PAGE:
When the Spanish arrived in the early 1500′s, it is estimated that up to 300,000 indigenous people occupied Florida. These Indian cultures were powerful chiefdom societies that built villages characterized by temple mounds, burial mounds, and middens (trash heaps). After contact by Ponce de Leon, Hernando de Soto, and other explorers, the natives endured decades of stress from warfare, starvation, and diseases such as smallpox and measles. With no natural immunity, disease initially wiped out up to 95% of the native population; within 150 years, virtually all indigenous people were gone from Florida. The few remaining Native Americans eventually merged to become the present day Seminole and Miccosukee Tribes.
Although long gone, the original natives left behind a wealth of evidence that their civilizations flourished. Today, the non-profit Trail of Florida’s Indian Heritage has created a network of archaeological sites, museums and heritage interpreters committed to responsible site visitation and public education of Florida’s Indian heritage. This network encompasses 28 sites across the State, including the following:
The Museum of Florida History, Tallahassee (panhandle)
Collections include 19th century lithographic prints of Native America leaders in Florida, Seminole and Miccosukee patchwork clothing, traditional arts and crafts such as dolls and wood carvings, and 20th century ceremonial artifacts.
Mount Royal Archaeological Site, Welaka (NE Florida)
Site of native American burial ground, earthworks, a village, and evidence of a Spanish mission. Excavations have turned up embossed copper breast plate, polished stone tools, pearl and shell beads, and decorated ceramic vessels.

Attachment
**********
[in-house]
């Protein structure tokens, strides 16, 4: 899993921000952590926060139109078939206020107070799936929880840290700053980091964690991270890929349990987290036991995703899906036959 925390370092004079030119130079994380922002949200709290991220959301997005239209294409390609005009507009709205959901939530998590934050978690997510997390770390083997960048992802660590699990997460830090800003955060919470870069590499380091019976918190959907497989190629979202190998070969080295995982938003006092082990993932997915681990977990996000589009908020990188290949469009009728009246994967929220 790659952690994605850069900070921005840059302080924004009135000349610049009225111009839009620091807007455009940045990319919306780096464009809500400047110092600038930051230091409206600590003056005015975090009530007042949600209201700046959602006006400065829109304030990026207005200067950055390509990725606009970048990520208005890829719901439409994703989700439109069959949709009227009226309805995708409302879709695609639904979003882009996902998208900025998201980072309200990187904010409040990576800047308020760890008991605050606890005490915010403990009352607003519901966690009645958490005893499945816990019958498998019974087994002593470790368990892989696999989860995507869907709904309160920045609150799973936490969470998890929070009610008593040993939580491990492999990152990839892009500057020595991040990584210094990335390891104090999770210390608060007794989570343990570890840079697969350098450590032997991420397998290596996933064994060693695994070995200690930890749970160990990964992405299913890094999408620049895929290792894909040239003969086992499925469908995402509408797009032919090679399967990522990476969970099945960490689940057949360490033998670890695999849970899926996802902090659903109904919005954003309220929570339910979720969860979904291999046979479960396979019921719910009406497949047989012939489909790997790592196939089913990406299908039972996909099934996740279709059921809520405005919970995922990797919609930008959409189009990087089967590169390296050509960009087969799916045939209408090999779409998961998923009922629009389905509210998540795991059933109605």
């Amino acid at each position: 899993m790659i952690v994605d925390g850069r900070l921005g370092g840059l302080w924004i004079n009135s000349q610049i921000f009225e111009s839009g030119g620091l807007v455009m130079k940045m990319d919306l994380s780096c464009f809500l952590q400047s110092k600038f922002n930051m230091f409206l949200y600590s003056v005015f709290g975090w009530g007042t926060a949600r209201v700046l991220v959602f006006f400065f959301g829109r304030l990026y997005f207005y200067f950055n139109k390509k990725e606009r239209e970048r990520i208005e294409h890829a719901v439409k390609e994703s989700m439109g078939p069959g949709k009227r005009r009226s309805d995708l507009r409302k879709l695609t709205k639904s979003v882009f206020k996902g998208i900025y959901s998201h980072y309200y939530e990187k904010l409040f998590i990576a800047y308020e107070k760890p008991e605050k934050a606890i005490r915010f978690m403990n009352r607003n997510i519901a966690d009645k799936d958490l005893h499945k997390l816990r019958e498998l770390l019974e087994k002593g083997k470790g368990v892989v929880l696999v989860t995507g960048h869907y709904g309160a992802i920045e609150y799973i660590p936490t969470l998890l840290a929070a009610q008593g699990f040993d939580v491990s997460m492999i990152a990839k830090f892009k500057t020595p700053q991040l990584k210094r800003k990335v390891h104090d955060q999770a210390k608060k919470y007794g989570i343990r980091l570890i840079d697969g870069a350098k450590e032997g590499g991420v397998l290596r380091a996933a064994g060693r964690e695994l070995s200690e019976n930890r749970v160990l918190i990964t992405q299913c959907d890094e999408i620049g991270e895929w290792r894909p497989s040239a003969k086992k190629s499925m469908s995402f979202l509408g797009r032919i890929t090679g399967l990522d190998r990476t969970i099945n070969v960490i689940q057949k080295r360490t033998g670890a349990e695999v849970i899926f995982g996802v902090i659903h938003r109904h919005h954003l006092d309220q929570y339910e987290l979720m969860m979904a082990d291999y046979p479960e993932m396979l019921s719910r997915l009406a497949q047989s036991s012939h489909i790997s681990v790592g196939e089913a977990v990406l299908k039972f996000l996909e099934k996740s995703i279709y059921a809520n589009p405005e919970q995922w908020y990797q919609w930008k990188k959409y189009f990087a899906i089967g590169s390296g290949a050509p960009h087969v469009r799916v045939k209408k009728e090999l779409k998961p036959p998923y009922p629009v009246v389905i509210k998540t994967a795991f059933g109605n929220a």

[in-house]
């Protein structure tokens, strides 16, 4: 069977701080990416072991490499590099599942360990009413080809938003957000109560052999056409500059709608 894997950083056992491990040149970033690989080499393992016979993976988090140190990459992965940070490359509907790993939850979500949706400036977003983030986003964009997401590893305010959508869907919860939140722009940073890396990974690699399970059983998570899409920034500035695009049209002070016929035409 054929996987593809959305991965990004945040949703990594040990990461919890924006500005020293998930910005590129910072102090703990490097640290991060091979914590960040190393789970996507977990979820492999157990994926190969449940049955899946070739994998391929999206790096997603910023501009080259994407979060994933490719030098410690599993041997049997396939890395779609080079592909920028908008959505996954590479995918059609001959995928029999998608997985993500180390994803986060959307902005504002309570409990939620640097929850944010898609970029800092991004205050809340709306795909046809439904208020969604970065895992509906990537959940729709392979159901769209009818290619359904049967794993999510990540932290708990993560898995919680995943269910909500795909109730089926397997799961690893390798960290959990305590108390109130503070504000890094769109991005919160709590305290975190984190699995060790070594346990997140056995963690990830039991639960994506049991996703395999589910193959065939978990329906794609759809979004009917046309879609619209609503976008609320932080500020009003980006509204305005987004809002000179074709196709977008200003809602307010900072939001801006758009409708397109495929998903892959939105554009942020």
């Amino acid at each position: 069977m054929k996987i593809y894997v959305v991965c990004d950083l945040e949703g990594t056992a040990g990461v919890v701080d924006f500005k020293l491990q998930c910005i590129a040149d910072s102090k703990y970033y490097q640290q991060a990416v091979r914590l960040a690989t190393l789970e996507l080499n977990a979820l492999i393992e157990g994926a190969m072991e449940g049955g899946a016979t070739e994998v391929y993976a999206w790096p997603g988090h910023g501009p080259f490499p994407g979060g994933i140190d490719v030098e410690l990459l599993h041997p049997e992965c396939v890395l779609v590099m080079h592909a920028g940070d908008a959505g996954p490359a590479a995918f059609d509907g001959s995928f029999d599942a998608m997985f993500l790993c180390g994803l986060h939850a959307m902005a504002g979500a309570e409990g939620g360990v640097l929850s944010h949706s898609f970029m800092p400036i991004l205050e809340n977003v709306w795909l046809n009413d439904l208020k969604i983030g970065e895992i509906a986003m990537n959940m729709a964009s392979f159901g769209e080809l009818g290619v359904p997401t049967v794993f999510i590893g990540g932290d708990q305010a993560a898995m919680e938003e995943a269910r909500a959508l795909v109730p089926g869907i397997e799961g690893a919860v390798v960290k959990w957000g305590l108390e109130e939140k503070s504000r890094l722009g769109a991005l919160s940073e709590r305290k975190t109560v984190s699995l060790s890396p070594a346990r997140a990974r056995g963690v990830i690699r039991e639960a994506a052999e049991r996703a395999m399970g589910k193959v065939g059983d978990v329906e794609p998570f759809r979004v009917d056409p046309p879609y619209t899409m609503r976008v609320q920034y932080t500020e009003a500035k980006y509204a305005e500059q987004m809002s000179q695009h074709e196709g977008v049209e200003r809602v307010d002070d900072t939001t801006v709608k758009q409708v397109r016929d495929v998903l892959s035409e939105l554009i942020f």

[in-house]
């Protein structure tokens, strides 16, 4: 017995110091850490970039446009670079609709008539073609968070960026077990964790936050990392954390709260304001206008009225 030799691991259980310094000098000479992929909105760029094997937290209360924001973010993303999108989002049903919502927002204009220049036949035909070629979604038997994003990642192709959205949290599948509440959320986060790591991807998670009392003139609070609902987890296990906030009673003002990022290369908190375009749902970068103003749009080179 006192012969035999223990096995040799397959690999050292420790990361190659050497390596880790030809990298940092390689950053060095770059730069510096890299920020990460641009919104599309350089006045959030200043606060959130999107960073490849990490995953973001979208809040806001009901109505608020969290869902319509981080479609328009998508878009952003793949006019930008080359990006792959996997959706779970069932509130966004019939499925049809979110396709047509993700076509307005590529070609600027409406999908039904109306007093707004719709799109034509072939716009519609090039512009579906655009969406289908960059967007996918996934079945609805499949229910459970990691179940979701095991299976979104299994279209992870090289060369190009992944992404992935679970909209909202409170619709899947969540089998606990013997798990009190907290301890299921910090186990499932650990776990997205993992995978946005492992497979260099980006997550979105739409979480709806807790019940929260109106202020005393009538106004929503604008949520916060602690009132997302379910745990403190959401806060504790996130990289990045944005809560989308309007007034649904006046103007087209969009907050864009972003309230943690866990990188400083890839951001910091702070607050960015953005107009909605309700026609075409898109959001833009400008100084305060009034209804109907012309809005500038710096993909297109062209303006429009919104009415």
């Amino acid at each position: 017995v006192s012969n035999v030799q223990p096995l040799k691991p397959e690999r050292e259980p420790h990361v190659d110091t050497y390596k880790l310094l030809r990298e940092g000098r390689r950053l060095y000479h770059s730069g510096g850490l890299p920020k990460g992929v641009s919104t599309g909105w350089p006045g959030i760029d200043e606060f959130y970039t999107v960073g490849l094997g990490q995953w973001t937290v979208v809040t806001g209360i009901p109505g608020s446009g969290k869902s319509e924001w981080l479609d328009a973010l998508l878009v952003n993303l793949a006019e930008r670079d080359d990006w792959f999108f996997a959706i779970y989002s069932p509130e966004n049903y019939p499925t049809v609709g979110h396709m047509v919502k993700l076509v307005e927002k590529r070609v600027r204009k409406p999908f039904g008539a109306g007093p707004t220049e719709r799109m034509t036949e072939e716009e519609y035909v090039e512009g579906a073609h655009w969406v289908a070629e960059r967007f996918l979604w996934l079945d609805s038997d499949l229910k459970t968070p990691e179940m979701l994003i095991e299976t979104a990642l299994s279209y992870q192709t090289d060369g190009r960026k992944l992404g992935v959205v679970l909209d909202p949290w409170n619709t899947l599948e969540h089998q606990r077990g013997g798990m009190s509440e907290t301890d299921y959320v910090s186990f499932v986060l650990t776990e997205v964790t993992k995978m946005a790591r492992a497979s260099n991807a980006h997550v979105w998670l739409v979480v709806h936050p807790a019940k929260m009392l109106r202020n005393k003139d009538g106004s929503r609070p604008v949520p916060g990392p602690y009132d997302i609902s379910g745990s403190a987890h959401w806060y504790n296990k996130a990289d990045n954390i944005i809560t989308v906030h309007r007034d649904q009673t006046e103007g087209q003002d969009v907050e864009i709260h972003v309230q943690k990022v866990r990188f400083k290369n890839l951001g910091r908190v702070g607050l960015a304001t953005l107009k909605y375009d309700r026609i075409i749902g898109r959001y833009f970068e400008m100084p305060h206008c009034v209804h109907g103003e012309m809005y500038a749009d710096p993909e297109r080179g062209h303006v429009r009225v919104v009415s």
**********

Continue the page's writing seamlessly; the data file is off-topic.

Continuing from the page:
Silver River Museum and Environmental Education Center, Ocala (north central)
Highlights are the full-size skeletons of the Pleistocene Short Faced Bear and Mastodon, as well as ancient Indian canoes and artifacts.
Weedon Island Preserve Cultural and Natural History Center, St. Petersburg (Tampa Bay)
A 3,700-acre nature preserve on Old Tampa Bay that was home to at least four prehistoric cultures, including the Weeden Island Culture, which was known for its distinctive ornate pottery. Public programs, guided hikes, and exhibits interpret the archeological history of the preserve.
Polk County Historical Museum, Bartow (central Florida)
Native American heritage exhibits include a dugout canoe and projectile point specimens in the Paleo-Indian Gallery and Seminole Tribe history.
De Soto National Memorial, Bradenton (south of Tampa Bay)
A film and daily living history presentations, held from two weeks before Christmas through Easter Sunday, inform about Native American culture and the effects of early European contact.
Historic Spanish Point, Osprey, Sarasota County (central Gulf Coast, south of Tampa Bay)
Enter “A Window To The Past,” a 15-foot shell midden, and be surrounded by the evidence of thousands of years of human occupation.
Jupiter Inlet Lighthouse and Museum, Jupiter (SE coastal Florida)
Exhibits interpret 5,000 years of prehistoric life on the Loxahatchee River and feature ancient Native American mounds and artifacts including shell and stone tools, points, potsherds, and ornamentation and ceremonial objects.
Mound House, Fort Myers Beach (SW coastal Florida)
The oldest standing structure on Estero Island, the Mound House sits atop a Calusa Indian shell mound constructed between 1,400 and 2,000 years ago. View or participate in an ongoing archeological excavation to create a walk-in exhibit inside the shell mound.
Collier County Museum, Naples (SW coastal Florida)
Learn about Mastodons and fierce Saber cats, Calusa and Seminole Indians, and the rugged pioneers who settled one of America’s last frontiers.
Collection holds 6,830 archeological artifacts from ancient Florida and the Caribbean, and the museum is the sole repository and exhibition venue for artifacts from the famous Miami Circle.
Ah-Tah-Thi-Ki Museum at Okalee, Hollywood (SE coastal Florida)
Museum highlights the history, art, and culture of the Seminole Tribe of Florida.
Ah-Tah-Thi-Ki Museum on Big Cypress Seminole Indian Reservation (so. central Florida)
Dioramas depicting Seminole life at the turn of the century; features a one-mile raised boardwalk that winds through a 66-acre cypress dome.
For more information, or to request a brochure listing all 30 sites, visit Trail of Florida’s Indian Heritage.
Photo credit: Trail of Florida’s Indian Heritage
Article by Barbara Weibel at Hole In The Donut Travels